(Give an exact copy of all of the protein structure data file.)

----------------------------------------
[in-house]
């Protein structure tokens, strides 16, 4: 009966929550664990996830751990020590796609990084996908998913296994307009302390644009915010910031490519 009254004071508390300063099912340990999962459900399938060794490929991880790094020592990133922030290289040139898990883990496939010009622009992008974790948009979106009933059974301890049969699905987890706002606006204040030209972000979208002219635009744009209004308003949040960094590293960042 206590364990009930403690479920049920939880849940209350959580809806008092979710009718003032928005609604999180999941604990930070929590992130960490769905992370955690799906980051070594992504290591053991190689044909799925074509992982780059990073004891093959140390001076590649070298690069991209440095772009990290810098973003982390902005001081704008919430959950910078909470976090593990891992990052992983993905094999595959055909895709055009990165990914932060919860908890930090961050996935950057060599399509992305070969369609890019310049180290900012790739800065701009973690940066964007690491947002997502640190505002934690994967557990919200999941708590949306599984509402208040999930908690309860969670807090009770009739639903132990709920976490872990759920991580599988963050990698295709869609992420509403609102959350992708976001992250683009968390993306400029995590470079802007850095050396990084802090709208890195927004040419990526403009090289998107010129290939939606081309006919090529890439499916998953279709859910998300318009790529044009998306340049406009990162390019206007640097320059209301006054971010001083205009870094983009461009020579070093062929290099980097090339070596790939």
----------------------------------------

[in-house]
């Protein structure tokens, strides 16, 4: 009966929550664990996830751990020590796609990084996908998913296994307009302390644009915010910031490519 009254004071508390300063099912340990999962459900399938060794490929991880790094020592990133922030290289040139898990883990496939010009622009992008974790948009979106009933059974301890049969699905987890706002606006204040030209972000979208002219635009744009209004308003949040960094590293960042 206590364990009930403690479920049920939880849940209350959580809806008092979710009718003032928005609604999180999941604990930070929590992130960490769905992370955690799906980051070594992504290591053991190689044909799925074509992982780059990073004891093959140390001076590649070298690069991209440095772009990290810098973003982390902005001081704008919430959950910078909470976090593990891992990052992983993905094999595959055909895709055009990165990914932060919860908890930090961050996935950057060599399509992305070969369609890019310049180290900012790739800065701009973690940066964007690491947002997502640190505002934690994967557990919200999941708590949306599984509402208040999930908690309860969670807090009770009739639903132990709920976490872990759920991580599988963050990698295709869609992420509403609102959350992708976001992250683009968390993306400029995590470079802007850095050396990084802090709208890195927004040419990526403009090289998107010129290939939606081309006919090529890439499916998953279709859910998300318009790529044009998306340049406009990162390019206007640097320059209301006054971010001083205009870094983009461009020579070093062929290099980097090339070596790939």